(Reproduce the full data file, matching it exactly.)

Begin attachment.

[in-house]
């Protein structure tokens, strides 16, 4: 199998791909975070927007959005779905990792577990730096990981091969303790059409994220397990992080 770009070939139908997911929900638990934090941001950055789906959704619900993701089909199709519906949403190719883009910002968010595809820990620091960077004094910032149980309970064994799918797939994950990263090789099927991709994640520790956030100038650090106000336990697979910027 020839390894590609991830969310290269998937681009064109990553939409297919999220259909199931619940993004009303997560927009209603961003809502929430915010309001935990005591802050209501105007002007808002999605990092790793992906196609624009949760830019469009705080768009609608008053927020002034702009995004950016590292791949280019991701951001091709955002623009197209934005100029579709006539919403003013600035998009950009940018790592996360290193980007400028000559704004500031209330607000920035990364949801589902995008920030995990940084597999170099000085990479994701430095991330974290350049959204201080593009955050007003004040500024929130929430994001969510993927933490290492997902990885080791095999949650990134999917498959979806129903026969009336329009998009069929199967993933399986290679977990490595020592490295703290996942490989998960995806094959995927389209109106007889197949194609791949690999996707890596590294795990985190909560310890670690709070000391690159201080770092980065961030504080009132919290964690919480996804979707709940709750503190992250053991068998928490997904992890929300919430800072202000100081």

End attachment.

[in-house]
């Protein structure tokens, strides 16, 4: 199998791909975070927007959005779905990792577990730096990981091969303790059409994220397990992080 770009070939139908997911929900638990934090941001950055789906959704619900993701089909199709519906949403190719883009910002968010595809820990620091960077004094910032149980309970064994799918797939994950990263090789099927991709994640520790956030100038650090106000336990697979910027 020839390894590609991830969310290269998937681009064109990553939409297919999220259909199931619940993004009303997560927009209603961003809502929430915010309001935990005591802050209501105007002007808002999605990092790793992906196609624009949760830019469009705080768009609608008053927020002034702009995004950016590292791949280019991701951001091709955002623009197209934005100029579709006539919403003013600035998009950009940018790592996360290193980007400028000559704004500031209330607000920035990364949801589902995008920030995990940084597999170099000085990479994701430095991330974290350049959204201080593009955050007003004040500024929130929430994001969510993927933490290492997902990885080791095999949650990134999917498959979806129903026969009336329009998009069929199967993933399986290679977990490595020592490295703290996942490989998960995806094959995927389209109106007889197949194609791949690999996707890596590294795990985190909560310890670690709070000391690159201080770092980065961030504080009132919290964690919480996804979707709940709750503190992250053991068998928490997904992890929300919430800072202000100081």